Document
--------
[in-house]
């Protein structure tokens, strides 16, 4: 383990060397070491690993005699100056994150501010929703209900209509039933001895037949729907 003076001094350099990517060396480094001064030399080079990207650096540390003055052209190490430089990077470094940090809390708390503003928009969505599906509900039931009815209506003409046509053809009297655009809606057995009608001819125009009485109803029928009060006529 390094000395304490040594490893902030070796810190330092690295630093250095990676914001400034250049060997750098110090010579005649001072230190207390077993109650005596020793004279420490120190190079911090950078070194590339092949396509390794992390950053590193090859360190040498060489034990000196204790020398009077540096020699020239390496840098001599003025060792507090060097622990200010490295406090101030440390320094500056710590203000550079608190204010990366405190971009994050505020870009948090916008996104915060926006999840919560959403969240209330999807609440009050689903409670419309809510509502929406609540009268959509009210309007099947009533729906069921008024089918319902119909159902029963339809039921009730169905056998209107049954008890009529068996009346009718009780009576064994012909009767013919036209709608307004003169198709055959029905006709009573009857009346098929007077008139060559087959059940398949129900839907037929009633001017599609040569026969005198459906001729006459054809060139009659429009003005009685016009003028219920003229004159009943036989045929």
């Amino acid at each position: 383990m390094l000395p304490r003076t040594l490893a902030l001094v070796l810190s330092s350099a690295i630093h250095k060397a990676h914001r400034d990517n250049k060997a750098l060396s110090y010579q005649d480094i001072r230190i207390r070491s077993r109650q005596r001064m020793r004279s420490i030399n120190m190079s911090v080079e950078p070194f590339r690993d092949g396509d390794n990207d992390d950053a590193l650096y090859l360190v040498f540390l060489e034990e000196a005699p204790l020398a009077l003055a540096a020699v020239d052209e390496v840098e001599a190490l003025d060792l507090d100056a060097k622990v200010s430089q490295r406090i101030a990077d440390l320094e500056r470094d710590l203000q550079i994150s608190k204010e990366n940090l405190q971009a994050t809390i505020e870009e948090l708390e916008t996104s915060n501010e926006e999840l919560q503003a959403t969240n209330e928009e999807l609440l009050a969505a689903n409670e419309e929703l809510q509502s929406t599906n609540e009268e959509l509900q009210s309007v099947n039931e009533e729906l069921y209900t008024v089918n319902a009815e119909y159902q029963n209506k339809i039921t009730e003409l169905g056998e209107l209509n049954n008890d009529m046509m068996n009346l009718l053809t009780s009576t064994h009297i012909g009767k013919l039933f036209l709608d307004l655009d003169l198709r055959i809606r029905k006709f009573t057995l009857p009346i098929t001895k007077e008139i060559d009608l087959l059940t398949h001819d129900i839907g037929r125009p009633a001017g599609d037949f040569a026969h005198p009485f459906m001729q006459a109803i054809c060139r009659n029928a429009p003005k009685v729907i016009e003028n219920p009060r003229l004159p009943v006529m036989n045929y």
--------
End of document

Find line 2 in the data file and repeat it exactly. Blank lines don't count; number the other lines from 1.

């Protein structure tokens, strides 16, 4: 383990060397070491690993005699100056994150501010929703209900209509039933001895037949729907 003076001094350099990517060396480094001064030399080079990207650096540390003055052209190490430089990077470094940090809390708390503003928009969505599906509900039931009815209506003409046509053809009297655009809606057995009608001819125009009485109803029928009060006529 390094000395304490040594490893902030070796810190330092690295630093250095990676914001400034250049060997750098110090010579005649001072230190207390077993109650005596020793004279420490120190190079911090950078070194590339092949396509390794992390950053590193090859360190040498060489034990000196204790020398009077540096020699020239390496840098001599003025060792507090060097622990200010490295406090101030440390320094500056710590203000550079608190204010990366405190971009994050505020870009948090916008996104915060926006999840919560959403969240209330999807609440009050689903409670419309809510509502929406609540009268959509009210309007099947009533729906069921008024089918319902119909159902029963339809039921009730169905056998209107049954008890009529068996009346009718009780009576064994012909009767013919036209709608307004003169198709055959029905006709009573009857009346098929007077008139060559087959059940398949129900839907037929009633001017599609040569026969005198459906001729006459054809060139009659429009003005009685016009003028219920003229004159009943036989045929």